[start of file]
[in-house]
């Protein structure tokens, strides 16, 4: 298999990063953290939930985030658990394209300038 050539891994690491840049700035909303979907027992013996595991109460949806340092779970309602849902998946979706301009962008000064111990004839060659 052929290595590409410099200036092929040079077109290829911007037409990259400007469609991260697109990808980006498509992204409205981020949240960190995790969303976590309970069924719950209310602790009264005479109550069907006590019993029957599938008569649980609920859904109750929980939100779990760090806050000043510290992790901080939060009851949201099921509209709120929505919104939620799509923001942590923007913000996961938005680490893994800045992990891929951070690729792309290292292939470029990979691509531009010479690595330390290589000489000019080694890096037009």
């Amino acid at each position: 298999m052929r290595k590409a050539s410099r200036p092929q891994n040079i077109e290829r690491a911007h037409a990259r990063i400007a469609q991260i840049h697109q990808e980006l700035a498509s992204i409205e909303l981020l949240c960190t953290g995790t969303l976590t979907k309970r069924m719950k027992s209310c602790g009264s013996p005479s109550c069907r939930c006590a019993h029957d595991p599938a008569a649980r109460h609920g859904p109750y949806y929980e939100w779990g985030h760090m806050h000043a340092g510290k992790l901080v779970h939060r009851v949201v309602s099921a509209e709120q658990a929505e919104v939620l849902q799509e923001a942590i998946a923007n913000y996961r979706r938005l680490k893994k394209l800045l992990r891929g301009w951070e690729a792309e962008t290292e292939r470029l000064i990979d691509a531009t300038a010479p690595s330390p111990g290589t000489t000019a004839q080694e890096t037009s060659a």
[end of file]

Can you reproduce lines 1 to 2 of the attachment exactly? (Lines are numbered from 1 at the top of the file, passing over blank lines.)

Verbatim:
[in-house]
């Protein structure tokens, strides 16, 4: 298999990063953290939930985030658990394209300038 050539891994690491840049700035909303979907027992013996595991109460949806340092779970309602849902998946979706301009962008000064111990004839060659 052929290595590409410099200036092929040079077109290829911007037409990259400007469609991260697109990808980006498509992204409205981020949240960190995790969303976590309970069924719950209310602790009264005479109550069907006590019993029957599938008569649980609920859904109750929980939100779990760090806050000043510290992790901080939060009851949201099921509209709120929505919104939620799509923001942590923007913000996961938005680490893994800045992990891929951070690729792309290292292939470029990979691509531009010479690595330390290589000489000019080694890096037009």